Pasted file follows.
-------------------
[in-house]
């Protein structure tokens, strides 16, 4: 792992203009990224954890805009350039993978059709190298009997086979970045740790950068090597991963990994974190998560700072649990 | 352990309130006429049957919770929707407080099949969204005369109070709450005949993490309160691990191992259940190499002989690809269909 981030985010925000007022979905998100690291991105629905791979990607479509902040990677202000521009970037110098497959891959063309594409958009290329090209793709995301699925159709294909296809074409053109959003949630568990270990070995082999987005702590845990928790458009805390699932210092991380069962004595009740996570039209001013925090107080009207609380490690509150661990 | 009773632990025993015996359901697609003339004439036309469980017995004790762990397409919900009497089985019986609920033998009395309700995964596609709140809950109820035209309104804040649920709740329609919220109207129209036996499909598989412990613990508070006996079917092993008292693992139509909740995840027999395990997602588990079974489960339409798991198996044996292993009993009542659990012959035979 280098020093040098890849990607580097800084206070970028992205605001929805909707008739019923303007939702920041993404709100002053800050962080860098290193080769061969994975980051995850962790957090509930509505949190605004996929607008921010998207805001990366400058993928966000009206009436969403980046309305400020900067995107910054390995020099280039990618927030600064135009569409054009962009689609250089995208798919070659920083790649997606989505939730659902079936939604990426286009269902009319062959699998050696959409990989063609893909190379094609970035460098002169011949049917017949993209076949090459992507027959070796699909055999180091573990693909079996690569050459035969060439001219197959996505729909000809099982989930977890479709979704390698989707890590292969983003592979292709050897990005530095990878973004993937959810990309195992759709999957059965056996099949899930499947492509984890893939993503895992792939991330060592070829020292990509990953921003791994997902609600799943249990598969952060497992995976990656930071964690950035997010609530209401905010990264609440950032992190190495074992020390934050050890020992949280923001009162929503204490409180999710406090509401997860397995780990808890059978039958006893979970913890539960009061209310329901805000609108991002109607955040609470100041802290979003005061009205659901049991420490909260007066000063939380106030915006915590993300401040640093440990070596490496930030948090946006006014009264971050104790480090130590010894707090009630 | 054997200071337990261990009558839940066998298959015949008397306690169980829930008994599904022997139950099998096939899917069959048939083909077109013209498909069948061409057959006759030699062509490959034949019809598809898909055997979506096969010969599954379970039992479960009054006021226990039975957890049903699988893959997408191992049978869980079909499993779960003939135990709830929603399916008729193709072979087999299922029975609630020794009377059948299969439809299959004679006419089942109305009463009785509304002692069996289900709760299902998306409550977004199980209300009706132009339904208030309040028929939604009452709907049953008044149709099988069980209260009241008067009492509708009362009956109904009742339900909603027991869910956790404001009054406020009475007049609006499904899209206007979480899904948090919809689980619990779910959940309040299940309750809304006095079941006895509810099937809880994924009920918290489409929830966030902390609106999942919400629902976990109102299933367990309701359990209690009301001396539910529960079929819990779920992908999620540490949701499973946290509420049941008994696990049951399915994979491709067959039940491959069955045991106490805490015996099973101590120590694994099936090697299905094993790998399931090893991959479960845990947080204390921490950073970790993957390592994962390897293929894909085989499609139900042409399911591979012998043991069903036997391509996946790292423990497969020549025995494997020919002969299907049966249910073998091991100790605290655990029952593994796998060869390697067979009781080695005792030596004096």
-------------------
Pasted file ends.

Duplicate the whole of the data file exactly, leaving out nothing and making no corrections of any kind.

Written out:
[in-house]
């Protein structure tokens, strides 16, 4: 792992203009990224954890805009350039993978059709190298009997086979970045740790950068090597991963990994974190998560700072649990 | 352990309130006429049957919770929707407080099949969204005369109070709450005949993490309160691990191992259940190499002989690809269909 981030985010925000007022979905998100690291991105629905791979990607479509902040990677202000521009970037110098497959891959063309594409958009290329090209793709995301699925159709294909296809074409053109959003949630568990270990070995082999987005702590845990928790458009805390699932210092991380069962004595009740996570039209001013925090107080009207609380490690509150661990 | 009773632990025993015996359901697609003339004439036309469980017995004790762990397409919900009497089985019986609920033998009395309700995964596609709140809950109820035209309104804040649920709740329609919220109207129209036996499909598989412990613990508070006996079917092993008292693992139509909740995840027999395990997602588990079974489960339409798991198996044996292993009993009542659990012959035979 280098020093040098890849990607580097800084206070970028992205605001929805909707008739019923303007939702920041993404709100002053800050962080860098290193080769061969994975980051995850962790957090509930509505949190605004996929607008921010998207805001990366400058993928966000009206009436969403980046309305400020900067995107910054390995020099280039990618927030600064135009569409054009962009689609250089995208798919070659920083790649997606989505939730659902079936939604990426286009269902009319062959699998050696959409990989063609893909190379094609970035460098002169011949049917017949993209076949090459992507027959070796699909055999180091573990693909079996690569050459035969060439001219197959996505729909000809099982989930977890479709979704390698989707890590292969983003592979292709050897990005530095990878973004993937959810990309195992759709999957059965056996099949899930499947492509984890893939993503895992792939991330060592070829020292990509990953921003791994997902609600799943249990598969952060497992995976990656930071964690950035997010609530209401905010990264609440950032992190190495074992020390934050050890020992949280923001009162929503204490409180999710406090509401997860397995780990808890059978039958006893979970913890539960009061209310329901805000609108991002109607955040609470100041802290979003005061009205659901049991420490909260007066000063939380106030915006915590993300401040640093440990070596490496930030948090946006006014009264971050104790480090130590010894707090009630 | 054997200071337990261990009558839940066998298959015949008397306690169980829930008994599904022997139950099998096939899917069959048939083909077109013209498909069948061409057959006759030699062509490959034949019809598809898909055997979506096969010969599954379970039992479960009054006021226990039975957890049903699988893959997408191992049978869980079909499993779960003939135990709830929603399916008729193709072979087999299922029975609630020794009377059948299969439809299959004679006419089942109305009463009785509304002692069996289900709760299902998306409550977004199980209300009706132009339904208030309040028929939604009452709907049953008044149709099988069980209260009241008067009492509708009362009956109904009742339900909603027991869910956790404001009054406020009475007049609006499904899209206007979480899904948090919809689980619990779910959940309040299940309750809304006095079941006895509810099937809880994924009920918290489409929830966030902390609106999942919400629902976990109102299933367990309701359990209690009301001396539910529960079929819990779920992908999620540490949701499973946290509420049941008994696990049951399915994979491709067959039940491959069955045991106490805490015996099973101590120590694994099936090697299905094993790998399931090893991959479960845990947080204390921490950073970790993957390592994962390897293929894909085989499609139900042409399911591979012998043991069903036997391509996946790292423990497969020549025995494997020919002969299907049966249910073998091991100790605290655990029952593994796998060869390697067979009781080695005792030596004096």